Over the past five years, rapid response teams (RRT) have been brought to the forefront of American hospitals. In 2004, the Institute for Healthcare Improvement (IHI) launched its 100,000 Lives Campaign, of which RRTs were a focal point, and in 2008, The Joint Commission added a National Patient Safety Goal requiring hospitals to have a process to recognize and respond to patients who are deteriorating. Those requirements are now located in standards PC.02.01.19, HR.01.05.03, and PI.01.01.01.
Both of these initiatives sparked interest in RRTs among hospitals, especially at St. Anthony Central Hospital (SACH) in Denver, which began to develop its own RRT in conjunction with the IHI initiative.
However, in 2008, SACH officials began to notice a trend of patients who were meeting the criteria for RRT, but for a variety of reasons, the team was not called.
A subgroup of 17 missed opportunities (including deaths) was identified in the first half of 2008. With the help of simulation training and debriefing interviews, SACH was able to lower that number to nine for the second half of 2008 out of 2,400 trauma-related admissions for the year. That number was cut again for 23 total missed opportunities and no resulting patient deaths out of about 2,400 trauma-related admissions in 2009.
Education and simulation training
In 2008, Pamela Bourg, RN, MS, ANP, CNS, director of trauma services, first noticed a trend developing across the trauma patients at SACH. There were particular instances where patients met the criteria for an RRT, but nurses were not calling a team to follow through.
Bourg teamed up with two colleagues, Julie Benz, RN, MS, clinical nurse specialist, and Melissa Richey, RN, BS, clinical nurse for trauma services, to educate the staff at SACH to be more knowledgeable about when to call the RRT and more comfortable in doing so.
Working with the Wells Center in Colorado, a facility that provides state-of-the-art patient simulation tools, Bourg, Benz, and Richey rented a simulation-training dummy.
"Wells Center supplied us with the simulation mannequins, along with the nurse driver," says Bourg. "But we were able to use our own nurse educators and advance practice nurses to help facilitate the groups."
The nurse driver helped run the simulation, but SACH staff wrote the script for the missed opportunity scenarios. During the simulation training, a nurse performed an assessment of a patient. Then, based on what the nurse observed, he or she called an RRT.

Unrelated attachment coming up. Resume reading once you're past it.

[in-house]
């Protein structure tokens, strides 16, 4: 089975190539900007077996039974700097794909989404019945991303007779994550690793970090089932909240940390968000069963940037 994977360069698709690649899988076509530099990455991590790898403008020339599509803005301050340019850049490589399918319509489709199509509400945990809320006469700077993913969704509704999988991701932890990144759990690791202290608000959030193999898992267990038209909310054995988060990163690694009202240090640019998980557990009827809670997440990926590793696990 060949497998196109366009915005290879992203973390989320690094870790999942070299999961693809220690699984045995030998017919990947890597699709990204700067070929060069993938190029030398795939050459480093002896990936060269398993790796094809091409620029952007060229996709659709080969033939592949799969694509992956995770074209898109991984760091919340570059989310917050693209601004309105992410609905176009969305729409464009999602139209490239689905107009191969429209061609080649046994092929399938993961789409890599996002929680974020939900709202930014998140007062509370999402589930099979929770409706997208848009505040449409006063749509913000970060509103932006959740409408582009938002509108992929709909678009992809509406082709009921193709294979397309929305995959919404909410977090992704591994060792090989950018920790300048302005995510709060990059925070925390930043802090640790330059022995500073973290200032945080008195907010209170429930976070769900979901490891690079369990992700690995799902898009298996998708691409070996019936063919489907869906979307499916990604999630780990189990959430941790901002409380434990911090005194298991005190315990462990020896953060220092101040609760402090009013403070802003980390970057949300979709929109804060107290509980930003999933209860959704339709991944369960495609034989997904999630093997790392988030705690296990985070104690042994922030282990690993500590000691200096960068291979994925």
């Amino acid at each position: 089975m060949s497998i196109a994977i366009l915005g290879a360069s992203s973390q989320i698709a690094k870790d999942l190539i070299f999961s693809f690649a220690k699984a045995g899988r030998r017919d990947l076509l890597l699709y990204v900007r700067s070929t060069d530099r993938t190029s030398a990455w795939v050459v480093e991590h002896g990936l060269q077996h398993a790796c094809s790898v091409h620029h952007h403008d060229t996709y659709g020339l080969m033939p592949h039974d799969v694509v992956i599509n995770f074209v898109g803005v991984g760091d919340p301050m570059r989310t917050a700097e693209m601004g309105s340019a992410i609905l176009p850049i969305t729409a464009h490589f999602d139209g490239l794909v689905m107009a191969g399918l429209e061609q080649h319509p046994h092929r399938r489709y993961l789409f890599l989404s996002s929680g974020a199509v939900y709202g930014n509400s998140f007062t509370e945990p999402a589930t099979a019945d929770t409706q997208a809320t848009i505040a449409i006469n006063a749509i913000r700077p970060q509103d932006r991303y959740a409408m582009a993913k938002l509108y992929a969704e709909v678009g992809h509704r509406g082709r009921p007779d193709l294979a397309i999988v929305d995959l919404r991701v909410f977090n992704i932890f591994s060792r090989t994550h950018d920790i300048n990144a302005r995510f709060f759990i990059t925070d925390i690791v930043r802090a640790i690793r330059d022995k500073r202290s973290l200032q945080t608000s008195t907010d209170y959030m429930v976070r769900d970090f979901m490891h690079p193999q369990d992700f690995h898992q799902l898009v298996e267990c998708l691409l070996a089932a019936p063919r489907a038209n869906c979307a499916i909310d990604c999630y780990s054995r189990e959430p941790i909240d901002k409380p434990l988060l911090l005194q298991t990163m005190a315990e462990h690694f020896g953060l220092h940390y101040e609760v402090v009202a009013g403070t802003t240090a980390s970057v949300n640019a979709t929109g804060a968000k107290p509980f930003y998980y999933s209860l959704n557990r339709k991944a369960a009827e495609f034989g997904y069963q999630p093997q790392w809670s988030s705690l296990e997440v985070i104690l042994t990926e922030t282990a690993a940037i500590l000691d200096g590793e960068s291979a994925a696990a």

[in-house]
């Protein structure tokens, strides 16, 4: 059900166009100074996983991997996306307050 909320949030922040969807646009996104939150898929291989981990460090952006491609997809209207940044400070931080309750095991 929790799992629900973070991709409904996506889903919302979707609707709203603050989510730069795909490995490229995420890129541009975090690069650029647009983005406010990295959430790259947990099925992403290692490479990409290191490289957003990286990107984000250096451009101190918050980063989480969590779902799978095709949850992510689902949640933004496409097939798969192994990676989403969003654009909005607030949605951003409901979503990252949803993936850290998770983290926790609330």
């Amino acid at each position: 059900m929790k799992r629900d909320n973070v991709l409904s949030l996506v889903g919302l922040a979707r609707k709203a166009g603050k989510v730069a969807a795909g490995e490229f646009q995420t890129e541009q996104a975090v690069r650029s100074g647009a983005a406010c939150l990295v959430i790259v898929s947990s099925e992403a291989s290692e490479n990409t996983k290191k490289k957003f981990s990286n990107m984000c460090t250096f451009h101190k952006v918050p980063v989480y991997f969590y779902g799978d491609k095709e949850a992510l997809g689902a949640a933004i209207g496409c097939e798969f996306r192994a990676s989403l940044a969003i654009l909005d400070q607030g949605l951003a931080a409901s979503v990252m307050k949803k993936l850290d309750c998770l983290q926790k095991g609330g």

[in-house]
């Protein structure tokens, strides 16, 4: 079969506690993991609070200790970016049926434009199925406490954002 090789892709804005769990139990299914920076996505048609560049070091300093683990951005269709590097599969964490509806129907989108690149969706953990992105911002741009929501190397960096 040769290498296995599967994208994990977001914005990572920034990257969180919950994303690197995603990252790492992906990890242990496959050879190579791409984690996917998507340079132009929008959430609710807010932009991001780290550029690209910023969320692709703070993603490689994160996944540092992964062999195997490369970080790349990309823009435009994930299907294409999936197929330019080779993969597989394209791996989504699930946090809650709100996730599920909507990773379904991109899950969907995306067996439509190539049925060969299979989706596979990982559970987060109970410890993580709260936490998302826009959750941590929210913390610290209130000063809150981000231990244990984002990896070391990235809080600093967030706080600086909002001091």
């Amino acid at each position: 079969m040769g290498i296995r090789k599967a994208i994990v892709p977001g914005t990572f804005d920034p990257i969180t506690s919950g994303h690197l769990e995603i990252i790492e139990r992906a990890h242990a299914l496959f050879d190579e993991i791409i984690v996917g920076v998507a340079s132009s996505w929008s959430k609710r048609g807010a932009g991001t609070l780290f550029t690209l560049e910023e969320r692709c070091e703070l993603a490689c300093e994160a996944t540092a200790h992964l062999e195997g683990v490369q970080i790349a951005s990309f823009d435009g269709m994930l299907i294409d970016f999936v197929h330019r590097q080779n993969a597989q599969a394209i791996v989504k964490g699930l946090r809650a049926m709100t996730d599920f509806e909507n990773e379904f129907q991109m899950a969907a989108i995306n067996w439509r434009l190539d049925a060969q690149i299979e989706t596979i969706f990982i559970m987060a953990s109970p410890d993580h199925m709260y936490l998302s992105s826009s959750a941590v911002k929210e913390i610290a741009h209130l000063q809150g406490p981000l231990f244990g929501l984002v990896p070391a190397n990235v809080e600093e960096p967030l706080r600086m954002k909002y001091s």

"The purpose of the simulation training is to help the nurses recognize the signs and symptoms, identify the patients at greater risk, and then distinguish if they need to call an activation of the RRT," says Bourg.
The staff members at SACH first participated in the simulation training in July 2008. Between August and December 2008, the women analyzed missed opportunities that took place after the simulation training and saw a drop in the number.
Results not typical from simulation training or education
Bourg's team discovered that when the nurses appropriately identified a patient in need of an RRT, there were acute changes in the patient's condition. But when the changes to the patient were not as acute and more subtle, the nurses did not notice them quite as readily.
Even though the number of missed opportunities decreased toward the end of 2008, as 2009 began, Bourg watched the numbers increase, despite staff members having gone through simulation training. "We sat down and knew there were other issues we needed to identify because the numbers were increasing," she says.
At first, Bourg thought it might have something to do with new graduates working at SACH. But after looking at things more closely, she discovered that other factors contributed to the missed opportunities.
"In addition to the huge changeover we saw at SACH, staff members who had been with us for over two years were failing to activate an RRT," says Bourg.
In hopes of improving the number of missed opportunities, Bourg and her colleagues went back and began interviewing staff members who failed to activate an RRT. They developed a debriefing tool using a variety of nursing literature to help understand why nurses were failing to activate the RRT.
"We try to make sure that when a missed opportunity presents itself, we contact the nurse within 24 to 48 hours to ask them more about the situation," says Bourg.
When a nurse has a missed RRT opportunity, an advance practice nurse conducts a debriefing interview, not the manager.